A Streetcar Named Sisterhood
by Tennessee Williams

Petty sibling rivalries flare when iconic Southern belle Blanche DuBois is caught holding hands with her brother-in-law, Stanley Kowalski. Looks like it’s up to STELLAAA! (remember that?) to win back her man, all while always never forgetting to remember to depend on the kindness…of sisters.

How I Learned to Fib
by Paula Vogel

Put the pedal to the metal with this rollicking road trip down memory play lane! You’ll be laughing a mile a minute at one ungrateful woman’s hazy recollections of the close, uncomplicated relationship she shared with the adoring uncle who generously taught her to drive. I mean, kids make up the craziest stories, don’t they?

Long Afternoon’s Journey Into Late Afternoon
by Eugene O’Neill

A delightfully wacky theatrical family enjoys a relaxing day of simple reminiscing, affectionate teasing, and short, restful naps. But beloved matriarch Mary Tyrone sure does love those hot fudge sundaes! Better watch that figure, Mary!

Ma Rainey’s White Blouse
by August Wilson

A recording session by popular Christian songstress Ma Rainey goes exactly as planned, and a young boy overcomes his frustrating speech impediment by simply trying harder. Feel the spirit with such classic calls to faith as “Amazing Grace Blues” and “I’ve Got that Joy, Joy, Joy, Joy Blues.”

My Town
by Thornton Wilder

Told in Wilder’s signature literalist style, the residents of Grover’s Corners, an American anytown in the early 20th century, come together as a community to learn the value of remaining self-sufficient, minding one’s own beeswax, and prioritizing independence and privacy above all else. Now, get off my ladder or I’ll shoot!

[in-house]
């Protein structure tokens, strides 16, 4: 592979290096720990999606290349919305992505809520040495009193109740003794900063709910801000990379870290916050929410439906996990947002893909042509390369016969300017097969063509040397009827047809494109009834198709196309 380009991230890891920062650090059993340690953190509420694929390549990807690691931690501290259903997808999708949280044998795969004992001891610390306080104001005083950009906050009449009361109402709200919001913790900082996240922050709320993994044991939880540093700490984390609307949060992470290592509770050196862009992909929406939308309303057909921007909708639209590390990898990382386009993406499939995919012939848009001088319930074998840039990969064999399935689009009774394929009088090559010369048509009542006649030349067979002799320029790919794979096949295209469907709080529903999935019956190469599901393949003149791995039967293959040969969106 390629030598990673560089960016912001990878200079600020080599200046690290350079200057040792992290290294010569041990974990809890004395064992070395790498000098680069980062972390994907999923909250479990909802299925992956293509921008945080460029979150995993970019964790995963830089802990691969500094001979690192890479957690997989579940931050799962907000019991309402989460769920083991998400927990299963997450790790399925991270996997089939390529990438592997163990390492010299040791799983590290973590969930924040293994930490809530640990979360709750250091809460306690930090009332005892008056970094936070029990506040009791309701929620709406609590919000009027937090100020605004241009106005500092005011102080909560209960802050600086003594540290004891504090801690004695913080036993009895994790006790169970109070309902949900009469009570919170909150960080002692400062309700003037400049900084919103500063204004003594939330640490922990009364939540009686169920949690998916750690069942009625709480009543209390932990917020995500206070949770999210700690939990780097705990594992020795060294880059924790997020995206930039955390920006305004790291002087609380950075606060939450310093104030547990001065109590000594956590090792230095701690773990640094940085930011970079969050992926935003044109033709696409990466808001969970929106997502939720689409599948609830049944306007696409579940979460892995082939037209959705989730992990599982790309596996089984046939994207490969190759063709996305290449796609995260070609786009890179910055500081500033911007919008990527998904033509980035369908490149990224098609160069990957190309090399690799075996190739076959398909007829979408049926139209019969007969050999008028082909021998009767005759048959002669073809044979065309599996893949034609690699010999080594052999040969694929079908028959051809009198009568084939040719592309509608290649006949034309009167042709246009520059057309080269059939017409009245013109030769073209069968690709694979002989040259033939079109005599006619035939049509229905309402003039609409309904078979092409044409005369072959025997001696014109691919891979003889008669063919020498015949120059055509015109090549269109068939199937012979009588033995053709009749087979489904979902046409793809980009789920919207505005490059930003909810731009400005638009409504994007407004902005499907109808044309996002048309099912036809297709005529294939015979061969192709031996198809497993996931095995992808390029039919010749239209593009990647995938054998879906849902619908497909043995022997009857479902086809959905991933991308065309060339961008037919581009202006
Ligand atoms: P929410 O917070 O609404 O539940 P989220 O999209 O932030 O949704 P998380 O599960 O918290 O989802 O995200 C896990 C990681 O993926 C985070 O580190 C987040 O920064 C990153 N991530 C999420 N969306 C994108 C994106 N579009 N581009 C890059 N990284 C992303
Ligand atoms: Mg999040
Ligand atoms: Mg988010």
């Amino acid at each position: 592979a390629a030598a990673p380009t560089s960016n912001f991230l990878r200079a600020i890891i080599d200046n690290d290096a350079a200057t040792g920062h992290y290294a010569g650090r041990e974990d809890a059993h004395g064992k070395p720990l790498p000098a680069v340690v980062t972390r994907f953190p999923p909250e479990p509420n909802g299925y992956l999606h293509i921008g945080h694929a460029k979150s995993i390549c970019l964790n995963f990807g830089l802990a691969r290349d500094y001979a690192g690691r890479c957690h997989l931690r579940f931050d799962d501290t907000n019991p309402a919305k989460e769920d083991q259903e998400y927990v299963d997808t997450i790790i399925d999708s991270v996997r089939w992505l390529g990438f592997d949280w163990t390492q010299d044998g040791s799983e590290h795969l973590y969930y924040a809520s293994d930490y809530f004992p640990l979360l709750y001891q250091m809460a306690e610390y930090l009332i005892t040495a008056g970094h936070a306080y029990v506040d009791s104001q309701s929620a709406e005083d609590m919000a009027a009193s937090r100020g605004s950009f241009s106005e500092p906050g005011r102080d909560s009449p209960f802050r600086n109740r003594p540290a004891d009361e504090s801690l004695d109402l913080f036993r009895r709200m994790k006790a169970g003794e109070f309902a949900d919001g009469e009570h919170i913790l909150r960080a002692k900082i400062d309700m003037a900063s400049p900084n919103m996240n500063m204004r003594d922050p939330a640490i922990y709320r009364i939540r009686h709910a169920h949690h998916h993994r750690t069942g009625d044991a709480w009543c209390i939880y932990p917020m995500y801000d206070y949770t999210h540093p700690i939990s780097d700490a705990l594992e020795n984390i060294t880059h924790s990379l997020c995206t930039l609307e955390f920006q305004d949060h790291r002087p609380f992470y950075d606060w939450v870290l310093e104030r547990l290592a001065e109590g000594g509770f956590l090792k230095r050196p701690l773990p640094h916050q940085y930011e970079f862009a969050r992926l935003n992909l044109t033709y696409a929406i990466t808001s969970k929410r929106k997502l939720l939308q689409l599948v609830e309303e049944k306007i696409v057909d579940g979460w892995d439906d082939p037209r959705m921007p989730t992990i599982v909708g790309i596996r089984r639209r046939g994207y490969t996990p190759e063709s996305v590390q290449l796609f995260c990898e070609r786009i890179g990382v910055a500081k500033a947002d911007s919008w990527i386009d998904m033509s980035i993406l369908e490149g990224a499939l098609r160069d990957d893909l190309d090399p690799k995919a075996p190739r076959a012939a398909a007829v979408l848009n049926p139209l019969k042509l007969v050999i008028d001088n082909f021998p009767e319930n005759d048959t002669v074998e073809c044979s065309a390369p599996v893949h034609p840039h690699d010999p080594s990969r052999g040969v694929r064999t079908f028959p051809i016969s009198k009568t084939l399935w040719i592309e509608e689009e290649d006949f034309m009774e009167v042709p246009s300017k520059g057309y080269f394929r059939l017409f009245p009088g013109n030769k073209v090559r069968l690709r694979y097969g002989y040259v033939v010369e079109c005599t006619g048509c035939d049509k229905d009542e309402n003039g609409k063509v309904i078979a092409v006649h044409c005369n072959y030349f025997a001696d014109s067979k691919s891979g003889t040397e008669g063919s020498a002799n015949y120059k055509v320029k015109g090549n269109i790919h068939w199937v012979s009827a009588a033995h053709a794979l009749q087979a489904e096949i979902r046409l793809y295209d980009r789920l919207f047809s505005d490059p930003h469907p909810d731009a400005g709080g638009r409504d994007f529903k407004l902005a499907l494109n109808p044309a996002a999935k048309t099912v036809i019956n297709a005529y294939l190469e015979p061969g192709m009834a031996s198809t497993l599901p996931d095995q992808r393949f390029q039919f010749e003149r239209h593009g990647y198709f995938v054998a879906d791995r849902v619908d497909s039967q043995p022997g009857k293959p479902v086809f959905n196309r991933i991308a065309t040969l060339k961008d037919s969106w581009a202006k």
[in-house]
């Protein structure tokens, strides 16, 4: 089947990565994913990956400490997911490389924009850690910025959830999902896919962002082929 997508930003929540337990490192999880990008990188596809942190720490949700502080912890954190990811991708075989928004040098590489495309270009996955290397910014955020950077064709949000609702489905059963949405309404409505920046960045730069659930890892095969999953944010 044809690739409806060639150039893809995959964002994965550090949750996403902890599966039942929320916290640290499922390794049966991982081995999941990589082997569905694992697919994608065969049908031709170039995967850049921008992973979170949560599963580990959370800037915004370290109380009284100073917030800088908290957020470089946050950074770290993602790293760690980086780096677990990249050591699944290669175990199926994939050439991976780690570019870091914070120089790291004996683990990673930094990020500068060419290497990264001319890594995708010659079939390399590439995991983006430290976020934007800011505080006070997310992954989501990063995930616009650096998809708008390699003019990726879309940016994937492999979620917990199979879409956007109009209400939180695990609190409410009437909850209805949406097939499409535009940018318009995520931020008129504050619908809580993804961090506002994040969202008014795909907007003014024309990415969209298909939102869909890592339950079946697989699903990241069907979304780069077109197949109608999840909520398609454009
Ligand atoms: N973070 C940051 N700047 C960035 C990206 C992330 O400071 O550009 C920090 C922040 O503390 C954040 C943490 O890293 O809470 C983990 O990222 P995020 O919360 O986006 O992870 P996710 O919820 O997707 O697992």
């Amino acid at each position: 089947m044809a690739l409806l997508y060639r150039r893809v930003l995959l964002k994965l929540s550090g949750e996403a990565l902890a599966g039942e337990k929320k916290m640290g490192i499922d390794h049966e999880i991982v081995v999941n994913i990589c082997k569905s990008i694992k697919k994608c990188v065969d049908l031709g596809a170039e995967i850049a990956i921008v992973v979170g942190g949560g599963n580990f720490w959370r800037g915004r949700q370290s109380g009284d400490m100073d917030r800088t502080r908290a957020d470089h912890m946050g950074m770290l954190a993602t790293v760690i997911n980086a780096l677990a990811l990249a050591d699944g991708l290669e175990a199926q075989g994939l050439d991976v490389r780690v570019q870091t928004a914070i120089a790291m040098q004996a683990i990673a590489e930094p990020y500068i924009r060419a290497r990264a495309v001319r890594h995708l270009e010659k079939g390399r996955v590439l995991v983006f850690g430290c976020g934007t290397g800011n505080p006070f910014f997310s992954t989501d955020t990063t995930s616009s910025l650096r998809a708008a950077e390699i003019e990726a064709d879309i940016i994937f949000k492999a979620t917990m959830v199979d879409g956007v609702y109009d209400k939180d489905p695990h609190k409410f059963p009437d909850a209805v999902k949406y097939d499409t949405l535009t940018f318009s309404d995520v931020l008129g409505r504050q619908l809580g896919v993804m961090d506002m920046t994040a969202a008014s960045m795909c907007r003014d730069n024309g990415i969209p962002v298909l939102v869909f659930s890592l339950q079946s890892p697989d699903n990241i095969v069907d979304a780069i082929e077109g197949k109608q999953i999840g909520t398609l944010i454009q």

Angels in America: A Traditional Marriage Fantasia on National Themes
by Tony Kushner

Set in the idyllic world of 1985, this utopian masterpiece tells the intertwined stories of a successfully married Southern Baptist lawyer’s exceptional record of service with the Justice Department–and an unrepentant sodomite who gets exactly what he deserves. With simple sets and flexible casting, this play is perfect for Sunday School groups, and can accommodate up to twenty precious lil angels!

Death of a Welfare Recipient
by Arthur Miller

Willy Loman has decided he’s “too good” for a hard day’s work–and his adult sons aren’t worth a hoot, neither! Through a series of dream-memories and memory-dreams, Willy comes to terms with the burden his lazy attitude places on society, and considerately takes his own life, hoping his sons might follow in his footsteps. Now with 100% less talk of nipples!


The Higgs Weldon is an online humor magazine with funny articles, cartoons, and one liners. It was founded in the Los Angeles stand-up comedy community, but takes submissions from everybody. Please read and enjoy our jokes!


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